Same as Level 1, plus subject experts and consultants
Items to Complete:

  • Track equipment maintenance; replace electric equipment eight or more years old with more efficient units; clean all HVAC and dryer ducts; insulate water pipes.
  • Announce no-waste camp policy; engage suppliers in packaging reduction and take-back of non-recyclable materials.
  • Equip kitchen and dining hall for food waste collection; arrange on- site organic materials collection and on-site processing or removal by contractor.
  • Begin sourcing food from a camp garden and/or local farms and food producers.

Level 4

Complete Levels 1–3; then move on to Level 4.

Characteristics: Moderate to high cost, 3–5 year ROI
Goal:
Advanced efficiency, initial resource development
Support Resources:
Same as Level 3
Items to Complete:

  • Perform thermal imaging on all enclosed buildings, freezer(s), refrigerator(s) to detect leaks; do leak detection and efficiency evaluation for all HVAC components and ducting.
  • Start building weatherization/insulation program; seal kitchen refrigerator and freezer openings if needed; seal leaky HVAC ducts; install solar attic fans.
  • Install solar-assisted and on-demand water heaters.
  • Begin rainwater catchment with downspout rain barrels.

Level 5

Complete Levels 1–4; then move on to Level 5.

Characteristics: High cost, 5 year ROI
Goal:
Self-sufficient, C2C operation
Support Resources:
Same as Level 3
Items to Complete:

  • Assess ecosystem services, carbon- or eco-footprints for program development, vegetation and habitat identification, future building development, etc.
  • Complete water catchment-recovery and grey-water systems to supply camp needs.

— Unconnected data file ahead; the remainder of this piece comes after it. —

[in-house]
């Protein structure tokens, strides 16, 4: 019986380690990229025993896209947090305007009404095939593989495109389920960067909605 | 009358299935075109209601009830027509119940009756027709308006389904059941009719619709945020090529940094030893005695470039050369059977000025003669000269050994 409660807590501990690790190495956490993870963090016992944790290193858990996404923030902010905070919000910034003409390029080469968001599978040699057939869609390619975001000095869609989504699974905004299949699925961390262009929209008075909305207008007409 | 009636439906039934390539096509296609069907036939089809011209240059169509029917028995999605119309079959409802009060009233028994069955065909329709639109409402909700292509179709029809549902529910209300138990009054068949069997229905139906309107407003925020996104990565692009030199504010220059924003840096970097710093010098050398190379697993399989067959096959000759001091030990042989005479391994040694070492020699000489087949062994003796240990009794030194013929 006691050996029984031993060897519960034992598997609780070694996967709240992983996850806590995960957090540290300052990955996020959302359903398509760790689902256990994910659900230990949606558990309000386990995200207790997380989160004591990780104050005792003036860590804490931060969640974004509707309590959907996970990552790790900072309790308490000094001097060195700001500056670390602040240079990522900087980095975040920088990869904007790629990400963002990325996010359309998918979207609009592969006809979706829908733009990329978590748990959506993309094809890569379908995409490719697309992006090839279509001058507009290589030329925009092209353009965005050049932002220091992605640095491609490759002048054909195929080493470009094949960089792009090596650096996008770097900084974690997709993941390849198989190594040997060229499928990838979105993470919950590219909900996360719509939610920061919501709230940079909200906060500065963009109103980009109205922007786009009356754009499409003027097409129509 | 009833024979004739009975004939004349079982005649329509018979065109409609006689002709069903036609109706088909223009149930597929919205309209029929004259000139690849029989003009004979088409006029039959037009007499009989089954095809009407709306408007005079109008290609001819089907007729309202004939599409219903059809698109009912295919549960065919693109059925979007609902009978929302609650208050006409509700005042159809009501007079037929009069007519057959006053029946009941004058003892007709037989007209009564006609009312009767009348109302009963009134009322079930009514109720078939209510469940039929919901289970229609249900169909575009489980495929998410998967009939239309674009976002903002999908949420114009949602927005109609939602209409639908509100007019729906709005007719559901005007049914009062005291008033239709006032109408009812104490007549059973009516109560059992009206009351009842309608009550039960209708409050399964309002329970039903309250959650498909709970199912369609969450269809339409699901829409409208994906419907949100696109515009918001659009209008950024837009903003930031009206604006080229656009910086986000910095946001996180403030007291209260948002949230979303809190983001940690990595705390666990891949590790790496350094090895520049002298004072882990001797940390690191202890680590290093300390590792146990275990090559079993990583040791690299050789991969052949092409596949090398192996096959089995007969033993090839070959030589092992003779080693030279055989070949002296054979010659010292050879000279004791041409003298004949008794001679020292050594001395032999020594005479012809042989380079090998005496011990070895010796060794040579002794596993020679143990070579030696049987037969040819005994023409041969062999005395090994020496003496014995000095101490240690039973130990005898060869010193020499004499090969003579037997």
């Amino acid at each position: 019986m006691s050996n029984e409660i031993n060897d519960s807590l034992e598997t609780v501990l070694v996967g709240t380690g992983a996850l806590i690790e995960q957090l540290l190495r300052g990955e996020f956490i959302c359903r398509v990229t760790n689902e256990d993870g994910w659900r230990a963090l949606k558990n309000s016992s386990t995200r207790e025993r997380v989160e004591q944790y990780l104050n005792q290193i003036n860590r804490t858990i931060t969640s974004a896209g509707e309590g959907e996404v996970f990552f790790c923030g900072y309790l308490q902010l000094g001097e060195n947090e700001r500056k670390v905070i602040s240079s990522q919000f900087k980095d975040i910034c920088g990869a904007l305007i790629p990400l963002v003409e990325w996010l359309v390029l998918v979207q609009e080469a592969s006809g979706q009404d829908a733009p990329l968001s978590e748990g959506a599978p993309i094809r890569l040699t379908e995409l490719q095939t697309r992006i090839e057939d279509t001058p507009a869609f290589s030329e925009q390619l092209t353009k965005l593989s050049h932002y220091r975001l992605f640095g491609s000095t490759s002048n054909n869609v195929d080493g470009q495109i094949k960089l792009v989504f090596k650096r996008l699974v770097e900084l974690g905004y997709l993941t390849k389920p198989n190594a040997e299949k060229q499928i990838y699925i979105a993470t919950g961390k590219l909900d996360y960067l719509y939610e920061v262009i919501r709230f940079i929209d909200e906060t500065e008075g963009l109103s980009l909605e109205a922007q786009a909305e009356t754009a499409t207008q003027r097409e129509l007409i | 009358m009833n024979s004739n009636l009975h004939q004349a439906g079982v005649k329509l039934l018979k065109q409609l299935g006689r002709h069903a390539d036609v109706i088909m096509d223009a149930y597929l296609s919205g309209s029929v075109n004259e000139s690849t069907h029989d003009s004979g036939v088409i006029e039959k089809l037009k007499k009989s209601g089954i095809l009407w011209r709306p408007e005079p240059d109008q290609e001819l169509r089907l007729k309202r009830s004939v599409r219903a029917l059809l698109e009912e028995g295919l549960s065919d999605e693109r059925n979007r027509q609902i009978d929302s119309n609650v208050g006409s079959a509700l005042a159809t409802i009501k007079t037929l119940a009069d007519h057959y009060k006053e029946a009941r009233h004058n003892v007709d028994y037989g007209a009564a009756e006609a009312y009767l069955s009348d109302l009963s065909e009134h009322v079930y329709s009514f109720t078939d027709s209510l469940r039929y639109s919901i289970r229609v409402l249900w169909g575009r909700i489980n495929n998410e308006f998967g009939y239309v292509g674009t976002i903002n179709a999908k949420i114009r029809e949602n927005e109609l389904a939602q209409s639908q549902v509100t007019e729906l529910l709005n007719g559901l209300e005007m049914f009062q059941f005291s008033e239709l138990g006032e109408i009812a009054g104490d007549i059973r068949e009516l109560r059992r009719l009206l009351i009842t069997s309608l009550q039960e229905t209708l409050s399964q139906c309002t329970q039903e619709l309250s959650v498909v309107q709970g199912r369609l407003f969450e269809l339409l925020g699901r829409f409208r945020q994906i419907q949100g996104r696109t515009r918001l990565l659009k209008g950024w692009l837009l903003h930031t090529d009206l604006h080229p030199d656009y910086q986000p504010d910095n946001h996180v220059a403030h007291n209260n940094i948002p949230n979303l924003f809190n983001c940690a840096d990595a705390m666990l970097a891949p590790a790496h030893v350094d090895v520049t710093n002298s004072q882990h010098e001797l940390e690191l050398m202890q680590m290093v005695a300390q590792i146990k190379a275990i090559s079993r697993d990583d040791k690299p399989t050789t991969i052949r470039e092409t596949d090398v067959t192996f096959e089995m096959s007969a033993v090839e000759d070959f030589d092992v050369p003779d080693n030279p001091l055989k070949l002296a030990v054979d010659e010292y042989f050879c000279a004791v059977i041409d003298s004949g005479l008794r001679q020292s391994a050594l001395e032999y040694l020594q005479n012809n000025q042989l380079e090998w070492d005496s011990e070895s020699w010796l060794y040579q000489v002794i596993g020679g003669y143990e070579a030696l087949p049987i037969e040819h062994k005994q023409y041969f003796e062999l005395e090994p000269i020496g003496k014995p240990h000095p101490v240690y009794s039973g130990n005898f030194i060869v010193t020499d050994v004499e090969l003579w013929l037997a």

•  Complete on-site energy generation, composting, and sewage processing.
  • Weatherize/insulate all buildings for zero-net energy; new buildings built "green."
  • Partner with localities to minimize light pollution, ambient noise, etc.
  • Organic, locally-sourced kitchen, with field to table food component.

Every camp will create its own balance between what it does for itself, and what it depends upon from outside. But whatever learning process it uses to get there, the objective is always the same: Design the camp so its effects are uniformly positive, and the results help restore its environment.

*Author's Note: Ecosystem services are "services" nature provides at no cost, such as oxygen, carbon sink, habitat, water filtration, erosion control, weather mitigation, food, medicinal plants, recreation areas, and so on.

A consultant on sustainable business, building and lifestyles, Martin Westerman is author of Easy Green, A Handbook of Earth-Smart Activities and Operating Procedures for Youth Programs (ACA, 1993), The Business Environmental Handbook (Oasis, 1993), and numerous articles, and has served as Lecturer on Sustainable Business for U. of Washington Foster Business School and others. He lives in Seattle. Contact the author at artartart@seanet.com.

Originally published in the 2011 September/October Camping Magazine.